Entrenched in the ideals of the Liberal Democratic Party is a fundamental commitment to the inviolability of human rights, and there are few issues more pressing for members of the party than the preservation of those rights both in the UK and around the world. So it was in that spirit that on the 23rd of November, CSLD debated with CUCA, Cambridge University Conservative Association, at the Cambridge Union, opposing the motion ‘This House would scrap the Human Rights Act, and replace it with a British Bill of Rights’.
The Human Rights Act 1998 compels British judges to rule in accordance with the European Convention on Human Rights. Although the Act has done much to protect the rights of vulnerable people in society, in recent years it has come under criticism from certain members of the Conservative Party and from the right-wing media who feel that it gives too much power to European judges and results in overly soft sentencing. Notably, David Cameron has publicly supported replacing the act with a ‘British Bill of Rights’, and the current government has pledged to investigate the issue of whether or not to repeal the act.
First to speak in support of the Human Rights Act was Ieva Lismane, current chair of CSLD. Ieva put forward the legal argument in support of the act, pointing out that all it does is allow matters to be settled by British courts rather than European ones, saving vast amounts of time and money. Were we to reject the authority of the European Convention on Human Rights, we would have to leave or renegotiate our terms of membership with the European Union.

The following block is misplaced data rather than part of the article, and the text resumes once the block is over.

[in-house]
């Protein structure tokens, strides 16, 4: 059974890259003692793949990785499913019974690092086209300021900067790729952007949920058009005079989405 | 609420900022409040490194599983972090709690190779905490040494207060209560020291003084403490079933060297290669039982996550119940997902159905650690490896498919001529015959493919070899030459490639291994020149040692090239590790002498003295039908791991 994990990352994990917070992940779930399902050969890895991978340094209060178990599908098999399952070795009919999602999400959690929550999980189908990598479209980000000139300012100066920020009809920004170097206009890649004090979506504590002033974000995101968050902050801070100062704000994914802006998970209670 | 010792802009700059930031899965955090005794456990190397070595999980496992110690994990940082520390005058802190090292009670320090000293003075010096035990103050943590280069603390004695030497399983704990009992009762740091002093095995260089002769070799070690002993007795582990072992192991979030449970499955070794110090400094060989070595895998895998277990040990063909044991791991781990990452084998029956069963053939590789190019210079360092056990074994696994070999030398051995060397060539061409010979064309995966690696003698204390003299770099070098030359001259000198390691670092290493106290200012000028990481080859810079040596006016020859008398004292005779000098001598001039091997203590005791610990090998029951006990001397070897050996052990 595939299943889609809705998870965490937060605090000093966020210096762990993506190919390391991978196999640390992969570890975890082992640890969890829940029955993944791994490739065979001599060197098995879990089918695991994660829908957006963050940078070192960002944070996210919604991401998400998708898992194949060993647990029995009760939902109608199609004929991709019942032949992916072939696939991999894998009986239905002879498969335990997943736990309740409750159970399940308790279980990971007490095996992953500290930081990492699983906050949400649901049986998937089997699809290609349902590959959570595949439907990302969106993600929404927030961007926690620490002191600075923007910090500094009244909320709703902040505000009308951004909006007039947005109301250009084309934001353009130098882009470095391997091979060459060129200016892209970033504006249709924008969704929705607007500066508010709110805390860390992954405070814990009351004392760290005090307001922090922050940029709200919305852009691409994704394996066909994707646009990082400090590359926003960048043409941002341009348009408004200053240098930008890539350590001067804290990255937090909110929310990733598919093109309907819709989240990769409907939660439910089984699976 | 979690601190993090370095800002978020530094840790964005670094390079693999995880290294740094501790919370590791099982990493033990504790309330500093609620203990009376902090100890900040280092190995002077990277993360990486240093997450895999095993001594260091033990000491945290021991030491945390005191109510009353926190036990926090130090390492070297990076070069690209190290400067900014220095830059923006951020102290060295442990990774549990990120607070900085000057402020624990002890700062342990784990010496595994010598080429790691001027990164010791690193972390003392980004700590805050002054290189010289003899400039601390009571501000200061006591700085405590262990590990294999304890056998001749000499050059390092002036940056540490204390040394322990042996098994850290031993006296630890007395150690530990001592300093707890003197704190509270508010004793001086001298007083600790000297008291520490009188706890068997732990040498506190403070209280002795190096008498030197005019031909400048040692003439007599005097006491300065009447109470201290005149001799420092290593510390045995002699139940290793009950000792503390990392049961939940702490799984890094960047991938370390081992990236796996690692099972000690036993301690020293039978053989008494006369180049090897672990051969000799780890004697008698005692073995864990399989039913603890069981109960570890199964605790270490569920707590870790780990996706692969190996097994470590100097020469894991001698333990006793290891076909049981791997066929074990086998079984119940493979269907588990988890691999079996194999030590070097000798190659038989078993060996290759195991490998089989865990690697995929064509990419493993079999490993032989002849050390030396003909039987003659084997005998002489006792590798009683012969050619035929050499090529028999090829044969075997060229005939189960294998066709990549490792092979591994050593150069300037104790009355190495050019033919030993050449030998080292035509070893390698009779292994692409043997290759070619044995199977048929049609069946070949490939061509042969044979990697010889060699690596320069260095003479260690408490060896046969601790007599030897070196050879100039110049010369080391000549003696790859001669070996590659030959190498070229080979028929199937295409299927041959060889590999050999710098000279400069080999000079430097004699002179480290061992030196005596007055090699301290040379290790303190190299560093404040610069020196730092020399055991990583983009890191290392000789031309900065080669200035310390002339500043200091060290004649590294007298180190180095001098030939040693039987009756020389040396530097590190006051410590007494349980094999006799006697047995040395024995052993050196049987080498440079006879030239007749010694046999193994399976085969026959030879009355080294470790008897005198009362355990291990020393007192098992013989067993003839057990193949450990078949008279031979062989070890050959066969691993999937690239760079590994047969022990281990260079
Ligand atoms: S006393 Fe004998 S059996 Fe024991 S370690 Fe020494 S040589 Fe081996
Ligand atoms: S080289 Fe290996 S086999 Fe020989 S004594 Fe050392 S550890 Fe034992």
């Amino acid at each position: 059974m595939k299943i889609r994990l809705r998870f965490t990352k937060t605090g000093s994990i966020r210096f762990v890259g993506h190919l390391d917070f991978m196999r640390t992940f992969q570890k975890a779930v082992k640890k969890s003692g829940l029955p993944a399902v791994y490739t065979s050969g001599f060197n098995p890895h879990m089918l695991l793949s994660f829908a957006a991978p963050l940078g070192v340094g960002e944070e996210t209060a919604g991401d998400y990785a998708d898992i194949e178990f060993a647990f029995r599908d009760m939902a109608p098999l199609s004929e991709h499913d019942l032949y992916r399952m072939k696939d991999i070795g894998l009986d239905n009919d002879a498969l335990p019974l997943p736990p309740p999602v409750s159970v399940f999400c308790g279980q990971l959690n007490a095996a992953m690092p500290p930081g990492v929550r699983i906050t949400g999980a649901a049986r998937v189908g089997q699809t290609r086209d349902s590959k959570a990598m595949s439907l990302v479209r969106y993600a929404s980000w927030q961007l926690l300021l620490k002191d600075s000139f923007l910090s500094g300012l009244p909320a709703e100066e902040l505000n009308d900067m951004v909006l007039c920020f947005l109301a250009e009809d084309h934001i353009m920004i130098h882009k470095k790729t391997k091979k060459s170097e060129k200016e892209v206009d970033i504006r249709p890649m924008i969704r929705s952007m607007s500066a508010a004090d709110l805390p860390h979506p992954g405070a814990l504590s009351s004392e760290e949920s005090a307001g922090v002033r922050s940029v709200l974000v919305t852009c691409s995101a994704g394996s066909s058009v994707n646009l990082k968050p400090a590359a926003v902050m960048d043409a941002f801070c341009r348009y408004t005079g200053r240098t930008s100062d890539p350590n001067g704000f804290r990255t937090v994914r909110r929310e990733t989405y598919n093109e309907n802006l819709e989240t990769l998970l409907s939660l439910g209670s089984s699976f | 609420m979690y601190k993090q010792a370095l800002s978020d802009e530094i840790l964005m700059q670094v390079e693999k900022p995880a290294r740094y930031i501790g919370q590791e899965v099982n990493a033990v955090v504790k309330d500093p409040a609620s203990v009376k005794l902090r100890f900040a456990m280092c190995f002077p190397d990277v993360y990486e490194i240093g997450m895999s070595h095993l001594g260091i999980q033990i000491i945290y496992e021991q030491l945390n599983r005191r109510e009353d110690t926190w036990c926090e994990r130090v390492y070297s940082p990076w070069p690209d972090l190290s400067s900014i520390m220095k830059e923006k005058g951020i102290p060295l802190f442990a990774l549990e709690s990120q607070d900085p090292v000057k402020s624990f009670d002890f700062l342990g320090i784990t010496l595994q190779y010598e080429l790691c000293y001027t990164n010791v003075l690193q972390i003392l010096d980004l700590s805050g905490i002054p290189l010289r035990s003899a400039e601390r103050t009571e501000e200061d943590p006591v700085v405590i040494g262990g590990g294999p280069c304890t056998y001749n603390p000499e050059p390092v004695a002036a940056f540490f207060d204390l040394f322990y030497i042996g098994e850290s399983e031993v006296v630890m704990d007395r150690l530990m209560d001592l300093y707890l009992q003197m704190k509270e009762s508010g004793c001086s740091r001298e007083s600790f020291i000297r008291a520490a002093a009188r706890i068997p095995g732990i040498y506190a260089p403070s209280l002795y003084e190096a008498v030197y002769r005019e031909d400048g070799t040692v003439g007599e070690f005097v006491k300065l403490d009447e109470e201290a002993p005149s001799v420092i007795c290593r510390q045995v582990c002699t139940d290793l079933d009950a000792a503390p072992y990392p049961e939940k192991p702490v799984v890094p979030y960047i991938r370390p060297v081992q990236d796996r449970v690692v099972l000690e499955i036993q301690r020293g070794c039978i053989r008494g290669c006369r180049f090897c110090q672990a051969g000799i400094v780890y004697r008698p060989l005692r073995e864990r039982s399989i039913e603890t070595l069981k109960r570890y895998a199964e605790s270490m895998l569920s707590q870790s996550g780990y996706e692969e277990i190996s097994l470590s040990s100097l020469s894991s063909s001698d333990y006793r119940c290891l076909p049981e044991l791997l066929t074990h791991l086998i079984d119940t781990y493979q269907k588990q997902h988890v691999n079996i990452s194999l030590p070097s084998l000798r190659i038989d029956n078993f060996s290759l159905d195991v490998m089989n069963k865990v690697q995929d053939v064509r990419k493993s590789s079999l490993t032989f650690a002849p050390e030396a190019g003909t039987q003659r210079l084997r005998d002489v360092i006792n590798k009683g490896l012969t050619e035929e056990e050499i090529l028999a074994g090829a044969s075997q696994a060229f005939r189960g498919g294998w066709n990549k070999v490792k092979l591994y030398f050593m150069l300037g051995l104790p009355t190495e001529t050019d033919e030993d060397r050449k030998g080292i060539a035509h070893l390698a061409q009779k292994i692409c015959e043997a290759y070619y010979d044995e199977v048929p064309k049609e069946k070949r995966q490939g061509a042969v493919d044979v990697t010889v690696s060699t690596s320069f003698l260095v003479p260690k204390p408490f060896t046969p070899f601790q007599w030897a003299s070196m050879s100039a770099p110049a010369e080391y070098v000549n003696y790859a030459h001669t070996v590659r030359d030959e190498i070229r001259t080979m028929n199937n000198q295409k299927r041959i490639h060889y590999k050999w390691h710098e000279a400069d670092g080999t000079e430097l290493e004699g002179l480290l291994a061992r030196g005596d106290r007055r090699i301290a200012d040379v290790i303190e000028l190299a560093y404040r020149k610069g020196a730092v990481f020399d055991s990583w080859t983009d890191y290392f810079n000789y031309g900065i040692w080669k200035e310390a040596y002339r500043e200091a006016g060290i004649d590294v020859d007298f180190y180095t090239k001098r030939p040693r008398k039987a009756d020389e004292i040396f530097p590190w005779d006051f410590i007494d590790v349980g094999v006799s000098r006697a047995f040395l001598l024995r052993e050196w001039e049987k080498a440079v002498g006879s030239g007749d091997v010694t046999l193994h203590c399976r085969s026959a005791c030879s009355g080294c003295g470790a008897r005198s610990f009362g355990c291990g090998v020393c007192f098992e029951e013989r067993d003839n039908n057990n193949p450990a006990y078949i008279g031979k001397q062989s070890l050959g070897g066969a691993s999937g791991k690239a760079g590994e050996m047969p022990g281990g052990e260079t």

Next to speak in opposition to the motion was Dan Bental, a member of the executive of the Cambridge University branch of Amnesty International. Dan began his speech by pointing out some of the inaccuracies in the cases cited by the speakers from CUCA, and then went on to reject the idea that the Act gave too much power to European Courts – the whole point of the European Convention on Human Rights, he argued, was to safeguard the rights of citizens of the EU, including British citizens, should their national governments attempt to curtail them. No British Bill of Rights, he claimed, could ever provide the same degree of security for our rights.
Last to speak from CSLD was Colin Rosenstiel, the Cambridge City Councillor for Market Ward. Colin’s speech was perhaps one of the best received of the evening – he forcefully, and emotively, ridiculed the notion that there could be specifically ‘British’ rights. Human rights, he argued, belonged to everyone in virtue solely of their humanity, and to withdraw from an international convention on human rights would be to undermine that message. In particular, he challenged CUCA on the cases they had cited of the government being unable to deport criminals back to their countries of birth because doing so would put them at risk of their human rights being violated. He argued that, if we would protect the rights of our own citizens, we ought also to protect the rights of all those living in this country.
Speaking for CUCA were Edward Turnham, David Cowan and Nick Clarke, the Leader of Cambridgeshire County Council. The debate was at times a heated one, at times an intellectual one, but always an engrossing one. At the end of the evening, an informal poll of the audience suggested that CSLD had – narrowly – carried the vote.